Many Americans are swamped by debt, but more than a million of them this year will likely conclude that their bills are beyond their control...
Many Americans are swamped by debt, but more than a million of them this year will likely conclude that their bills are beyond their control.
They will seek a fresh start through bankruptcy court. Here, creditors are kept at bay. Debt collectors are silenced. And potentially most of a filer’s IOUs can be vanquished.
Nearly 1.62 million personal bankruptcies were filed in the year ended in September, a 2.6 percent drop from the year before, according to the most recent figures.
Filing for bankruptcy protection, of course, isn’t a debtor’s only solution, or for that matter, the first step to take when bills get overwhelming. Here are some steps to avoid filing, and what you can expect if you do file:
Most Read Stories
- Garfield teacher pepper-sprayed by Seattle police to receive $100,000 settlement WATCH
- Swedish double-booked its surgeries, and the patients didn't know | Quantity of Care
- Democrats are supposed to be fighting back, but they just keep losing | Danny Westneat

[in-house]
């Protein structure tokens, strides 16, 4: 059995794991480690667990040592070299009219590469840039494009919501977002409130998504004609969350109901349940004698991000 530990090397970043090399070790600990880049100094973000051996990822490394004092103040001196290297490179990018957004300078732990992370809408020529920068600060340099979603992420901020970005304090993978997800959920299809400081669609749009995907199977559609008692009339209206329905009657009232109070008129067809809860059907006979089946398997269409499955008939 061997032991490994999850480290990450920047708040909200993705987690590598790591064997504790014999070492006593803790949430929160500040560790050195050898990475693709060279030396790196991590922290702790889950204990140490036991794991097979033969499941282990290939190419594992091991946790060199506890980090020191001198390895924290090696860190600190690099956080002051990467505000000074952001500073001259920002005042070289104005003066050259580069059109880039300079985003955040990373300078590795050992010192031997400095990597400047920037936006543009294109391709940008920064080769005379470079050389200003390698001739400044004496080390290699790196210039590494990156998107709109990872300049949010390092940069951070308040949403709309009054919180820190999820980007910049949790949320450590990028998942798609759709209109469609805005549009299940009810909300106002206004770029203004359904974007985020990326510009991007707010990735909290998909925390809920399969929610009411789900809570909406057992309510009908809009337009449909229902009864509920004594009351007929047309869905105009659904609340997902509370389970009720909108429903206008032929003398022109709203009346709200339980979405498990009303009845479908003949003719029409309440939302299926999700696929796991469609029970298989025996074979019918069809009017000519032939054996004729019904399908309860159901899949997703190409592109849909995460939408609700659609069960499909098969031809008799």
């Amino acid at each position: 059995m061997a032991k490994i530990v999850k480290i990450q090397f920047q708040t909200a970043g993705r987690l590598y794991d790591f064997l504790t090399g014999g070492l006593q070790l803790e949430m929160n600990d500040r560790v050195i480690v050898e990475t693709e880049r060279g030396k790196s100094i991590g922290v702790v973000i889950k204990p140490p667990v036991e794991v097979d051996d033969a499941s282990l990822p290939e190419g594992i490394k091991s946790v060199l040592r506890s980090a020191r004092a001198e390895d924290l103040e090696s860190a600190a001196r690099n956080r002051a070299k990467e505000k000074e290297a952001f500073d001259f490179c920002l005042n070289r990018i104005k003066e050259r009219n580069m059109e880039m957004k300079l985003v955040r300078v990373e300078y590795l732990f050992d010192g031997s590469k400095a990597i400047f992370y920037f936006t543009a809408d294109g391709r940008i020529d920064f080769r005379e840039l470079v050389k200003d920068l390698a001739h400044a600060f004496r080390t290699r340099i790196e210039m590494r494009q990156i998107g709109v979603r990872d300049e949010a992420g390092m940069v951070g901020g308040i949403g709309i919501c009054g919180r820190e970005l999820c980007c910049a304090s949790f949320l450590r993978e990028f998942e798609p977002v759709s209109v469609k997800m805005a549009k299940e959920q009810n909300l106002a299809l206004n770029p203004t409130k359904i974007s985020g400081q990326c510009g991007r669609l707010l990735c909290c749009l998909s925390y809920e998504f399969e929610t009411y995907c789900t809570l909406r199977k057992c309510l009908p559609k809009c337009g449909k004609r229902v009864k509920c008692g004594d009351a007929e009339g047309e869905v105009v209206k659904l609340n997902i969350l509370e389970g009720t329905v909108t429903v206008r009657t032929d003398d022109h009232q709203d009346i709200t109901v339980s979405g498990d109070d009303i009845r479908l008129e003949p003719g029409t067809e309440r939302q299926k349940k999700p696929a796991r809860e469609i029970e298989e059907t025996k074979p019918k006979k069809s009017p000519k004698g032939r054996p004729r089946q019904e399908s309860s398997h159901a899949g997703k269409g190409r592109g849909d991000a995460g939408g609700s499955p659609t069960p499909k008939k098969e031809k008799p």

- Singer John Legend donates $5K to help cover Seattle’s school-lunch debt
- Backing out of wedding means owning decision | Dear Carolyn
“Stop charging, so you don’t go any further in debt,” said John Ventura, a bankruptcy lawyer in Brownsville, Texas, and author of “The Bankruptcy Kit.”
Next, take an assessment of income, living expenses and debt, and how much money you realistically can put toward bills each month. Contact creditors if financial difficulties will cause you to get behind in payments. They don’t want you filing for bankruptcy and often are willing to work out a repayment plan with you, experts said.
Not all debt can be erased through bankruptcy. You can’t get rid of alimony, child support and most taxes. There’s also a high hurdle to overcome to wipe out federal student loans, so these usually must be repaid.
A Chapter 7 bankruptcy is a liquidation. This type of filing can wipe out most of your debt and can be done once every six years. A Chapter 7 stays on your credit record for 10 years. Under Chapter 7, you’re allowed to keep certain assets, usually clothes, furniture and appliances, and the rest are sold with the proceeds going to creditors. State law usually determines what assets you can keep.
Under Chapter 13, you repay all or a portion of your debts over three to five years, depending on how much the court determines you can afford to pay. You’re allowed to keep your property, including assets that you couldn’t retain under Chapter 7. A Chapter 13 remains on your credit report for 7 years.